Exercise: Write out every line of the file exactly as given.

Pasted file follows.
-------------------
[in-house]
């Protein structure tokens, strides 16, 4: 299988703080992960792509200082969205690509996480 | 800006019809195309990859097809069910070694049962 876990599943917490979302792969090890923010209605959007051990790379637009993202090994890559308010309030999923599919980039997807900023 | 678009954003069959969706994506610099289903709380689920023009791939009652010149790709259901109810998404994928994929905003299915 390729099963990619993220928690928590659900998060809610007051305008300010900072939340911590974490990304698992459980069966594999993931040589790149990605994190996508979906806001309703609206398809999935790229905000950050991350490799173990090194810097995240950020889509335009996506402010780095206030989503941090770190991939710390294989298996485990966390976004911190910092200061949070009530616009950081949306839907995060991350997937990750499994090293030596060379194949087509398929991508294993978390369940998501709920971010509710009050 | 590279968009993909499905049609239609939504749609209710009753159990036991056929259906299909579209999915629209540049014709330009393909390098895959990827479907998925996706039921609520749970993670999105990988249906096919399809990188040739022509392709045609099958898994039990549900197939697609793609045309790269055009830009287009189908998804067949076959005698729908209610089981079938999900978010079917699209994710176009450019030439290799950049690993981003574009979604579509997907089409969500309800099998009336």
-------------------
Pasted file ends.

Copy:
[in-house]
């Protein structure tokens, strides 16, 4: 299988703080992960792509200082969205690509996480 | 800006019809195309990859097809069910070694049962 876990599943917490979302792969090890923010209605959007051990790379637009993202090994890559308010309030999923599919980039997807900023 | 678009954003069959969706994506610099289903709380689920023009791939009652010149790709259901109810998404994928994929905003299915 390729099963990619993220928690928590659900998060809610007051305008300010900072939340911590974490990304698992459980069966594999993931040589790149990605994190996508979906806001309703609206398809999935790229905000950050991350490799173990090194810097995240950020889509335009996506402010780095206030989503941090770190991939710390294989298996485990966390976004911190910092200061949070009530616009950081949306839907995060991350997937990750499994090293030596060379194949087509398929991508294993978390369940998501709920971010509710009050 | 590279968009993909499905049609239609939504749609209710009753159990036991056929259906299909579209999915629209540049014709330009393909390098895959990827479907998925996706039921609520749970993670999105990988249906096919399809990188040739022509392709045609099958898994039990549900197939697609793609045309790269055009830009287009189908998804067949076959005698729908209610089981079938999900978010079917699209994710176009450019030439290799950049690993981003574009979604579509997907089409969500309800099998009336």